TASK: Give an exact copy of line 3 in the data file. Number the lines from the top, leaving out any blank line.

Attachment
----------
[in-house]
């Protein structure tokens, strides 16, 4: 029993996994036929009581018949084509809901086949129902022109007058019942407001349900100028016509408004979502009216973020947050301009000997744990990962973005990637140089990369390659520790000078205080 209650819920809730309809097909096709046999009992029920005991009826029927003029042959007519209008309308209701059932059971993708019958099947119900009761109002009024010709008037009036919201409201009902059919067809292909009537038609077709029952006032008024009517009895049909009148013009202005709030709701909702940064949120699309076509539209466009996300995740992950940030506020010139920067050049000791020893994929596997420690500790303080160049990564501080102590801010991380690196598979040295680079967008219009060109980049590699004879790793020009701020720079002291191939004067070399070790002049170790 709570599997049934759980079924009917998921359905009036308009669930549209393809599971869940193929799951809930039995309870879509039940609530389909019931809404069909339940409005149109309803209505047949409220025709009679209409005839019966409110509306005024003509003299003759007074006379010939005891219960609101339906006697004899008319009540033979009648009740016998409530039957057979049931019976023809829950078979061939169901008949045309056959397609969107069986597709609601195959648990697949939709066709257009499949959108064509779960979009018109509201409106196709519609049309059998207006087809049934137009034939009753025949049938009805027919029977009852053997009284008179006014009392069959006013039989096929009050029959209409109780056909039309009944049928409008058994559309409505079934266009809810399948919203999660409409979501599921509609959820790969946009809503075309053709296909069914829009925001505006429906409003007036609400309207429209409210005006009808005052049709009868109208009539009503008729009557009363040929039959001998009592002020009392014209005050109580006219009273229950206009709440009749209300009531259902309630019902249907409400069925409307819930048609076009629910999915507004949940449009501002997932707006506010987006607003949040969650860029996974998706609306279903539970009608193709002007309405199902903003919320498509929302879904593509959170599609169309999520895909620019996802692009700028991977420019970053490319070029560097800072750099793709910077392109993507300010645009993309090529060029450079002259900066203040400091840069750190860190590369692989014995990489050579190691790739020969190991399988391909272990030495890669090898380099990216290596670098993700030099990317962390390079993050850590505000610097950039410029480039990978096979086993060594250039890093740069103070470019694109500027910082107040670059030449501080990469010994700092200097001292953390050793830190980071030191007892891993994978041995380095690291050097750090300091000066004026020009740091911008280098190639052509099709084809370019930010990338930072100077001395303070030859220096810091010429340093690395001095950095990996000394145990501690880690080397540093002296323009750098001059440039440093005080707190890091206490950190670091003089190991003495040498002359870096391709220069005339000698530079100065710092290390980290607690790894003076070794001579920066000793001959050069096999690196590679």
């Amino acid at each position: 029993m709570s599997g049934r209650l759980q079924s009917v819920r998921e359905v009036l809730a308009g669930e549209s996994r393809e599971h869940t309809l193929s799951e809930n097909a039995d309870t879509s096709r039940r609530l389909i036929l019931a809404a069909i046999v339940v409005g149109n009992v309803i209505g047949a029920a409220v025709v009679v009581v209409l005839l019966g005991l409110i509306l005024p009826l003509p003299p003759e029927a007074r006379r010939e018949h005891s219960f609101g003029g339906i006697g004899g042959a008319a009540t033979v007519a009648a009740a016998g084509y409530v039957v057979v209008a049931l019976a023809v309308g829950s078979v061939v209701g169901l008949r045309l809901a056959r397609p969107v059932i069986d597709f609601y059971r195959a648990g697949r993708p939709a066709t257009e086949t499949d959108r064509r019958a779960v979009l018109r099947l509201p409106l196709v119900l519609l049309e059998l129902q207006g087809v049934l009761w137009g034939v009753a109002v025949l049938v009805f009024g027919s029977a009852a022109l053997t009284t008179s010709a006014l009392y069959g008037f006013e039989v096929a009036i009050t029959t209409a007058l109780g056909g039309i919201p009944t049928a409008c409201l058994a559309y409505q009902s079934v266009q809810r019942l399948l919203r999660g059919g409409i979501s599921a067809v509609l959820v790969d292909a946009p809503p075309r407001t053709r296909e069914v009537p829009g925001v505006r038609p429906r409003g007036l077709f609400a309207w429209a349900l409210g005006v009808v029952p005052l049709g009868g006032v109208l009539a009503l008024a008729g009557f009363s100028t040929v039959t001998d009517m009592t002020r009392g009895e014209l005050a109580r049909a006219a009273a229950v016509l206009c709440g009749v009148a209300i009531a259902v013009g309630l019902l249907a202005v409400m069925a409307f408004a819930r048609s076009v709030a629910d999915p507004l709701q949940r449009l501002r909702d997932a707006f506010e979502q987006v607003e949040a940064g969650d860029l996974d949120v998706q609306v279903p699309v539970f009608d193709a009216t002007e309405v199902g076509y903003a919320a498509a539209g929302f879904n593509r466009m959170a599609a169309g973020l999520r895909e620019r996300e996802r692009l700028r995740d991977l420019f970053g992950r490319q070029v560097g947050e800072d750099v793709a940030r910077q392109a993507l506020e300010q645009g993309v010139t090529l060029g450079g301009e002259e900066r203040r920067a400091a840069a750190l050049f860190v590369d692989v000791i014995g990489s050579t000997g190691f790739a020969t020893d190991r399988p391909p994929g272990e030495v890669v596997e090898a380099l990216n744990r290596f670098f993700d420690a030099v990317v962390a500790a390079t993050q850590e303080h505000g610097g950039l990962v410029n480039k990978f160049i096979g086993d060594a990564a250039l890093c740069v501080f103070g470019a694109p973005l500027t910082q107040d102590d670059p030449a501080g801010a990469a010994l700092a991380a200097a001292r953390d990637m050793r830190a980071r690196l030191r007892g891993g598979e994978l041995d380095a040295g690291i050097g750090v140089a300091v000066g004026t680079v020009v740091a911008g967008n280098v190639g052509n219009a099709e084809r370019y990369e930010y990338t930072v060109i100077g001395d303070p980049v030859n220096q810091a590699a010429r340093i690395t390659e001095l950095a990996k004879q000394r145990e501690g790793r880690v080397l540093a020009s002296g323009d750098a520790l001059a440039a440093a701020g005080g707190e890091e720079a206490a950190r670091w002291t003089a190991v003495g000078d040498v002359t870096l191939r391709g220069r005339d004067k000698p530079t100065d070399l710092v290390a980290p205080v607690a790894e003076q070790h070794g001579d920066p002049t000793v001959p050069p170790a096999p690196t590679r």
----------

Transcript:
């Amino acid at each position: 029993m709570s599997g049934r209650l759980q079924s009917v819920r998921e359905v009036l809730a308009g669930e549209s996994r393809e599971h869940t309809l193929s799951e809930n097909a039995d309870t879509s096709r039940r609530l389909i036929l019931a809404a069909i046999v339940v409005g149109n009992v309803i209505g047949a029920a409220v025709v009679v009581v209409l005839l019966g005991l409110i509306l005024p009826l003509p003299p003759e029927a007074r006379r010939e018949h005891s219960f609101g003029g339906i006697g004899g042959a008319a009540t033979v007519a009648a009740a016998g084509y409530v039957v057979v209008a049931l019976a023809v309308g829950s078979v061939v209701g169901l008949r045309l809901a056959r397609p969107v059932i069986d597709f609601y059971r195959a648990g697949r993708p939709a066709t257009e086949t499949d959108r064509r019958a779960v979009l018109r099947l509201p409106l196709v119900l519609l049309e059998l129902q207006g087809v049934l009761w137009g034939v009753a109002v025949l049938v009805f009024g027919s029977a009852a022109l053997t009284t008179s010709a006014l009392y069959g008037f006013e039989v096929a009036i009050t029959t209409a007058l109780g056909g039309i919201p009944t049928a409008c409201l058994a559309y409505q009902s079934v266009q809810r019942l399948l919203r999660g059919g409409i979501s599921a067809v509609l959820v790969d292909a946009p809503p075309r407001t053709r296909e069914v009537p829009g925001v505006r038609p429906r409003g007036l077709f609400a309207w429209a349900l409210g005006v009808v029952p005052l049709g009868g006032v109208l009539a009503l008024a008729g009557f009363s100028t040929v039959t001998d009517m009592t002020r009392g009895e014209l005050a109580r049909a006219a009273a229950v016509l206009c709440g009749v009148a209300i009531a259902v013009g309630l019902l249907a202005v409400m069925a409307f408004a819930r048609s076009v709030a629910d999915p507004l709701q949940r449009l501002r909702d997932a707006f506010e979502q987006v607003e949040a940064g969650d860029l996974d949120v998706q609306v279903p699309v539970f009608d193709a009216t002007e309405v199902g076509y903003a919320a498509a539209g929302f879904n593509r466009m959170a599609a169309g973020l999520r895909e620019r996300e996802r692009l700028r995740d991977l420019f970053g992950r490319q070029v560097g947050e800072d750099v793709a940030r910077q392109a993507l506020e300010q645009g993309v010139t090529l060029g450079g301009e002259e900066r203040r920067a400091a840069a750190l050049f860190v590369d692989v000791i014995g990489s050579t000997g190691f790739a020969t020893d190991r399988p391909p994929g272990e030495v890669v596997e090898a380099l990216n744990r290596f670098f993700d420690a030099v990317v962390a500790a390079t993050q850590e303080h505000g610097g950039l990962v410029n480039k990978f160049i096979g086993d060594a990564a250039l890093c740069v501080f103070g470019a694109p973005l500027t910082q107040d102590d670059p030449a501080g801010a990469a010994l700092a991380a200097a001292r953390d990637m050793r830190a980071r690196l030191r007892g891993g598979e994978l041995d380095a040295g690291i050097g750090v140089a300091v000066g004026t680079v020009v740091a911008g967008n280098v190639g052509n219009a099709e084809r370019y990369e930010y990338t930072v060109i100077g001395d303070p980049v030859n220096q810091a590699a010429r340093i690395t390659e001095l950095a990996k004879q000394r145990e501690g790793r880690v080397l540093a020009s002296g323009d750098a520790l001059a440039a440093a701020g005080g707190e890091e720079a206490a950190r670091w002291t003089a190991v003495g000078d040498v002359t870096l191939r391709g220069r005339d004067k000698p530079t100065d070399l710092v290390a980290p205080v607690a790894e003076q070790h070794g001579d920066p002049t000793v001959p050069p170790a096999p690196t590679r």